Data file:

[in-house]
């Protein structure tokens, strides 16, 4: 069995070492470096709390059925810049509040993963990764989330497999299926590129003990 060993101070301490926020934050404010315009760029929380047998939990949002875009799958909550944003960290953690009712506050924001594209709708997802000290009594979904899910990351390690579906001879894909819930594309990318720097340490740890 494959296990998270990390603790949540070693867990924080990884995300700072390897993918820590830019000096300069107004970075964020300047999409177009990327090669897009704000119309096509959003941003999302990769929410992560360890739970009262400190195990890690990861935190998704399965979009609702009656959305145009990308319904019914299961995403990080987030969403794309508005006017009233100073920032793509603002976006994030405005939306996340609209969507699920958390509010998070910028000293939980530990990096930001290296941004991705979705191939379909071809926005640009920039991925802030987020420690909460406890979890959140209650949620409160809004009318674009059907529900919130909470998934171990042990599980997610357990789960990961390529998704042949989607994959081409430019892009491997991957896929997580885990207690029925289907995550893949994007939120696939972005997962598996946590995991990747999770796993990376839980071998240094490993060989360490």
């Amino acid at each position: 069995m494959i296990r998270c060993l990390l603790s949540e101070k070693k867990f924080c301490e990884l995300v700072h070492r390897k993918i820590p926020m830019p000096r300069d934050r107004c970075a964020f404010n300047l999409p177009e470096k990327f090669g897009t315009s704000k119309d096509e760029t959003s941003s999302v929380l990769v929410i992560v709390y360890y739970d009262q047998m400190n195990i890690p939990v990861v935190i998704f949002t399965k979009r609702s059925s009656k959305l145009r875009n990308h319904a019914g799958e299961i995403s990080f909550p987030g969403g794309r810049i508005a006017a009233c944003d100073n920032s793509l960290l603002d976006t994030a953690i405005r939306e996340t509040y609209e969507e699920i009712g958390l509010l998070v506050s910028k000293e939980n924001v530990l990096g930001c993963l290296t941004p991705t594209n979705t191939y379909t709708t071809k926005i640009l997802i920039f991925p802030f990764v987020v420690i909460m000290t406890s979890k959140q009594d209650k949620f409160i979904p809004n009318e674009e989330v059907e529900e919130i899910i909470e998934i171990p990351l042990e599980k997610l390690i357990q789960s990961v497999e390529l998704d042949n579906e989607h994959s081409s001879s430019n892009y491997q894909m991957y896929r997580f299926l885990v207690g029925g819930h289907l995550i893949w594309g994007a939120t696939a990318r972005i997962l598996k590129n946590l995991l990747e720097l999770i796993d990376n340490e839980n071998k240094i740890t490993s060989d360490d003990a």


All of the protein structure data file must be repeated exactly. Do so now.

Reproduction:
[in-house]
């Protein structure tokens, strides 16, 4: 069995070492470096709390059925810049509040993963990764989330497999299926590129003990 060993101070301490926020934050404010315009760029929380047998939990949002875009799958909550944003960290953690009712506050924001594209709708997802000290009594979904899910990351390690579906001879894909819930594309990318720097340490740890 494959296990998270990390603790949540070693867990924080990884995300700072390897993918820590830019000096300069107004970075964020300047999409177009990327090669897009704000119309096509959003941003999302990769929410992560360890739970009262400190195990890690990861935190998704399965979009609702009656959305145009990308319904019914299961995403990080987030969403794309508005006017009233100073920032793509603002976006994030405005939306996340609209969507699920958390509010998070910028000293939980530990990096930001290296941004991705979705191939379909071809926005640009920039991925802030987020420690909460406890979890959140209650949620409160809004009318674009059907529900919130909470998934171990042990599980997610357990789960990961390529998704042949989607994959081409430019892009491997991957896929997580885990207690029925289907995550893949994007939120696939972005997962598996946590995991990747999770796993990376839980071998240094490993060989360490």
């Amino acid at each position: 069995m494959i296990r998270c060993l990390l603790s949540e101070k070693k867990f924080c301490e990884l995300v700072h070492r390897k993918i820590p926020m830019p000096r300069d934050r107004c970075a964020f404010n300047l999409p177009e470096k990327f090669g897009t315009s704000k119309d096509e760029t959003s941003s999302v929380l990769v929410i992560v709390y360890y739970d009262q047998m400190n195990i890690p939990v990861v935190i998704f949002t399965k979009r609702s059925s009656k959305l145009r875009n990308h319904a019914g799958e299961i995403s990080f909550p987030g969403g794309r810049i508005a006017a009233c944003d100073n920032s793509l960290l603002d976006t994030a953690i405005r939306e996340t509040y609209e969507e699920i009712g958390l509010l998070v506050s910028k000293e939980n924001v530990l990096g930001c993963l290296t941004p991705t594209n979705t191939y379909t709708t071809k926005i640009l997802i920039f991925p802030f990764v987020v420690i909460m000290t406890s979890k959140q009594d209650k949620f409160i979904p809004n009318e674009e989330v059907e529900e919130i899910i909470e998934i171990p990351l042990e599980k997610l390690i357990q789960s990961v497999e390529l998704d042949n579906e989607h994959s081409s001879s430019n892009y491997q894909m991957y896929r997580f299926l885990v207690g029925g819930h289907l995550i893949w594309g994007a939120t696939a990318r972005i997962l598996k590129n946590l995991l990747e720097l999770i796993d990376n340490e839980n071998k240094i740890t490993s060989d360490d003990a």